Is train travel as eco-friendly as we’d like to believe?
You asked, and I answered! Sort of.
In a recent post, I sang the praises of train travel. I called it glorious and pontificated about the dining and photographic opportunities aboard.
But my readers were skeptical.
Some of my most faithful readers commented with astute inquiries:
- Is train travel the most environmentally sustainable option?
- Is train travel efficient enough to be a viable option for the masses?
- Does train food contain any actual edible organic matter?
So, I set out to find some answers.
First, I found this information:
- Actual train consumption depends on gradients, maximum speeds, and stopping patterns. (This might take more than one post.)
- Efficiency can be expressed in terms of consumption per unit distance per vehicle, consumption per unit distance per passenger, or consumption per unit distance per unit mass of cargo transported. (High school physics is feeling like a really long time ago.)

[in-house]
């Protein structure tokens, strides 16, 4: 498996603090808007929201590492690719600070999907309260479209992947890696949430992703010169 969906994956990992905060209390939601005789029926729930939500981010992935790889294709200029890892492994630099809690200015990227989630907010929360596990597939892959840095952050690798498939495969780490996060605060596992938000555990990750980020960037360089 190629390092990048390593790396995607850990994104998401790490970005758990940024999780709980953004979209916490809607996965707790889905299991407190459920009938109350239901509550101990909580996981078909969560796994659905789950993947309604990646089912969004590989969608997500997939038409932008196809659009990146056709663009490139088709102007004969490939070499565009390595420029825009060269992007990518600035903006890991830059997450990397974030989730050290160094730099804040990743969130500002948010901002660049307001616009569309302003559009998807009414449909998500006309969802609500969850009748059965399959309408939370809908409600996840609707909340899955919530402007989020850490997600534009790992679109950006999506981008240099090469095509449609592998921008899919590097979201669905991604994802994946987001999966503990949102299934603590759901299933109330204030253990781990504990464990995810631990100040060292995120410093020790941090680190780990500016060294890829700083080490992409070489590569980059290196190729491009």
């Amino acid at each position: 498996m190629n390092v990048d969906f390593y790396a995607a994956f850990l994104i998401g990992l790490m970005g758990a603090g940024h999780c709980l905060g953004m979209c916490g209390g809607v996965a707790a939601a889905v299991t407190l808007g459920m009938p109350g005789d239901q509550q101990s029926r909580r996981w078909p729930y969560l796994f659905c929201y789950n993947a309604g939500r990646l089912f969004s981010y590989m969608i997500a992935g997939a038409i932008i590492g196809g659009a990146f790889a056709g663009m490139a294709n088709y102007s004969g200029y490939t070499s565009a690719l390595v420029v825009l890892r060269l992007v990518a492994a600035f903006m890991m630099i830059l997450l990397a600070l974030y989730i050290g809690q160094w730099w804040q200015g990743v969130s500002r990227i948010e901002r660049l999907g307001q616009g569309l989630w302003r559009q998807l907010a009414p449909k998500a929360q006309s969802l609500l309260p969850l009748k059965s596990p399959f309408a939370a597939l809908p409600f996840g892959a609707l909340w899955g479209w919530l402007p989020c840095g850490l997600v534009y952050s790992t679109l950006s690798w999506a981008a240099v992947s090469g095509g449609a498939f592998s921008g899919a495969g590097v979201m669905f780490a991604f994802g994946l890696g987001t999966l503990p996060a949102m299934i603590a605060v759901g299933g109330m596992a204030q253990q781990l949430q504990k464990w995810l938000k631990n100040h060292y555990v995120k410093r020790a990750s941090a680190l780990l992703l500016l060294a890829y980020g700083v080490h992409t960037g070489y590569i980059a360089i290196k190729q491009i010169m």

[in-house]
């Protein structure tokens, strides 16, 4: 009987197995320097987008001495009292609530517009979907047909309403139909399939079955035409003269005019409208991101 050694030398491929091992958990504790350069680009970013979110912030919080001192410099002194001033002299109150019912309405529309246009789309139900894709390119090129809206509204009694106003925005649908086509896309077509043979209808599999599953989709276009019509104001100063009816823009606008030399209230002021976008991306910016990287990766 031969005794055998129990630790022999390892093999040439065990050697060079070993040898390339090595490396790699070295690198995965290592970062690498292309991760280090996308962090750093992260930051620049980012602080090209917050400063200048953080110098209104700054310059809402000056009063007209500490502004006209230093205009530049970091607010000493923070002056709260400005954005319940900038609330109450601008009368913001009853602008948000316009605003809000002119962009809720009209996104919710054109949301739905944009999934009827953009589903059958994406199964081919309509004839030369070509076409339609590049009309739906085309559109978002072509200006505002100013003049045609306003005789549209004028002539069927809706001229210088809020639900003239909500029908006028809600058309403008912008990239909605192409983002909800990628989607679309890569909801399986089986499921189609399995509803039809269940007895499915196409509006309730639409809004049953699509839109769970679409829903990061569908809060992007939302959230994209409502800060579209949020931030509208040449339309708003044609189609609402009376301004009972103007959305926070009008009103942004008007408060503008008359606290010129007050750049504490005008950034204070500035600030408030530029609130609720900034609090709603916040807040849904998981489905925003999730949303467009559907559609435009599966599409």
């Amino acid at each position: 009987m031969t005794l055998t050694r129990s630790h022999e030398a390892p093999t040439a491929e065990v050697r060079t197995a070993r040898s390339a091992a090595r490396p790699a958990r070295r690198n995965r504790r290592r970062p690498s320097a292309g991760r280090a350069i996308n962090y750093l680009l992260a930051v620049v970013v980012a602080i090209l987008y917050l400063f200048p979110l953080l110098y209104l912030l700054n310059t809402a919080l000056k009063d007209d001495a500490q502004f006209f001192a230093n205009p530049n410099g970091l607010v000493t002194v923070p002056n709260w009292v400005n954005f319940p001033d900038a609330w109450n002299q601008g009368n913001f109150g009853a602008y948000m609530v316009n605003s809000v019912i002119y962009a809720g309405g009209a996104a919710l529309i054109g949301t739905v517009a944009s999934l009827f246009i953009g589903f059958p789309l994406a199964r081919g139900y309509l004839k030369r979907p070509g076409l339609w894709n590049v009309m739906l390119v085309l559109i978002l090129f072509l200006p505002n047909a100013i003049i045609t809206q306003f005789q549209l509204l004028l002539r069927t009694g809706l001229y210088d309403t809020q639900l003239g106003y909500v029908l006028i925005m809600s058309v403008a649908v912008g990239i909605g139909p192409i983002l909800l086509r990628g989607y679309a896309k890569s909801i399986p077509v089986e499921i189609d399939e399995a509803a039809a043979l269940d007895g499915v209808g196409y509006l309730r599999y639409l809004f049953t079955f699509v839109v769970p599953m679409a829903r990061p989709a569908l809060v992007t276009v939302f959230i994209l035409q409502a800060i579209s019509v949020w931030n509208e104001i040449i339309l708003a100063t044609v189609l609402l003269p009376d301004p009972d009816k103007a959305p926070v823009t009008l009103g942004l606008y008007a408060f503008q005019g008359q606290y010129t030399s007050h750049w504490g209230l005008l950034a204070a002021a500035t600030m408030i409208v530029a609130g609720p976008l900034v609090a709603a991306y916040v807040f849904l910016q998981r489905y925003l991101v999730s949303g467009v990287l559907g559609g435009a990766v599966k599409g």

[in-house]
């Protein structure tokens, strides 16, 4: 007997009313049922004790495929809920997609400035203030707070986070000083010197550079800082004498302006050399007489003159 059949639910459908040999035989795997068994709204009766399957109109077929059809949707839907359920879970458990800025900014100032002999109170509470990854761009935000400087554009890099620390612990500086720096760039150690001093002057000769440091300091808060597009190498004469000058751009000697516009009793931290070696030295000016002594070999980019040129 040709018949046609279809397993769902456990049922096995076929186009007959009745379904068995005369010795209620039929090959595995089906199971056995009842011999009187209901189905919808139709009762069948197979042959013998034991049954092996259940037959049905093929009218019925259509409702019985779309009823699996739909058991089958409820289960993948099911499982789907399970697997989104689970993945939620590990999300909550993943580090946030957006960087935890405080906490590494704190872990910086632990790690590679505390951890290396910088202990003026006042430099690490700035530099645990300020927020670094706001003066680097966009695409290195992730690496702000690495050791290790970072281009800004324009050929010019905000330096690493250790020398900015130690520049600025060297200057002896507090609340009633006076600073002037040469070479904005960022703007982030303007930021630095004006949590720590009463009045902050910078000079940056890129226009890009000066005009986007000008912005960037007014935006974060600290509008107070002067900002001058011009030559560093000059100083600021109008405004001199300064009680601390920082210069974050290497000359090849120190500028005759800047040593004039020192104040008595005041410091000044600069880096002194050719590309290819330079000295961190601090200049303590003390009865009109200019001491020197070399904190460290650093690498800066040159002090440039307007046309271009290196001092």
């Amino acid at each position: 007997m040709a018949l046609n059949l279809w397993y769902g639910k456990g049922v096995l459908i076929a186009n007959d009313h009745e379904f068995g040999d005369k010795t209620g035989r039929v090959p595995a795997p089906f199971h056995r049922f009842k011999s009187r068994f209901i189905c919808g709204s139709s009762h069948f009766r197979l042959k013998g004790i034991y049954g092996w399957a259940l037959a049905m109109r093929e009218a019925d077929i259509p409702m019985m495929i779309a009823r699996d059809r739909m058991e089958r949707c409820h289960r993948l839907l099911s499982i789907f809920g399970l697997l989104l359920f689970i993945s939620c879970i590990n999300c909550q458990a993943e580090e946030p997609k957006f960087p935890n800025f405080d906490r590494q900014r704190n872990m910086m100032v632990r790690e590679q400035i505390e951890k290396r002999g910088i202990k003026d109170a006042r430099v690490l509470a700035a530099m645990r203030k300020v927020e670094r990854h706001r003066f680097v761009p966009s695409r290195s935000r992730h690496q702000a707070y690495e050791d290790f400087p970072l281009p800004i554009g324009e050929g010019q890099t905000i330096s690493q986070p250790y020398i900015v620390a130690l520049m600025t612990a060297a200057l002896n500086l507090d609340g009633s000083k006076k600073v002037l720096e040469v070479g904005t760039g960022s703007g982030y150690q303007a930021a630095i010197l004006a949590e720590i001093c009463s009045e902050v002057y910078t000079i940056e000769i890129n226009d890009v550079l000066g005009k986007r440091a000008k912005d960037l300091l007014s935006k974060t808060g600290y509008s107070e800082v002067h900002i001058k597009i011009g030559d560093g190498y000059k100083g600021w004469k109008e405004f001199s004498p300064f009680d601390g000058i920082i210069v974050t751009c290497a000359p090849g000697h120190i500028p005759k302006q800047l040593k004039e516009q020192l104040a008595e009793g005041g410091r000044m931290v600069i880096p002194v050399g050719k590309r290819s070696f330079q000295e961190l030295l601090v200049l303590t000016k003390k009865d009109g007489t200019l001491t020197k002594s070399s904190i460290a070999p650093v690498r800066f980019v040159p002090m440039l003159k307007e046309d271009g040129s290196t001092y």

- A BTU (British thermal unit) is defined as the amount of heat required to raise the temperature of one pound of liquid water by one degree from 60 to 61 degrees Fahrenheit at a constant pressure of one atmosphere. (My head hurts.)
Then, I found a chart constructed by the U.S. Department of Energy, giving comparative figures for various modes of transportation. According to the DOE:
- Passenger trains use 2,650 to 2,996 BTU per passenger mile. (A 2005 report showed Amtrak’s energy use to be 2,935 BTU per passenger-mile.)
- Cars use 3,512 BTU per passenger mile.
- Efficient hybrid cars use 1,659 BTU per passenger mile.
Then, I found another chart—less scientific but more fun. According to the alternative media platform GOOD, the only mode of non-self-propelled transportation that uses less fuel than trains is motor coach.
Then, I found this statement:
“Systems that re-use vehicles like trains and buses can’t be directly compared to vehicles that get parked at their destination.”
What’s a car-free girl to do?
This car-free girl hopes to do more research, and she hopes her readers will help her out with that.
Perhaps, we could start here.
In the mean time, my thinking is to follow the rule of causing the least harm. I have the choice to add a car’s pollution and energy use to our world. But a train—with however much pollution and energy use it effects—is going to run no matter what. So, I might as well get on it.
P.S. Question number three, while valid, may have to take a backseat to the other more pressing questions for the time being, but I do hope we get to it one day!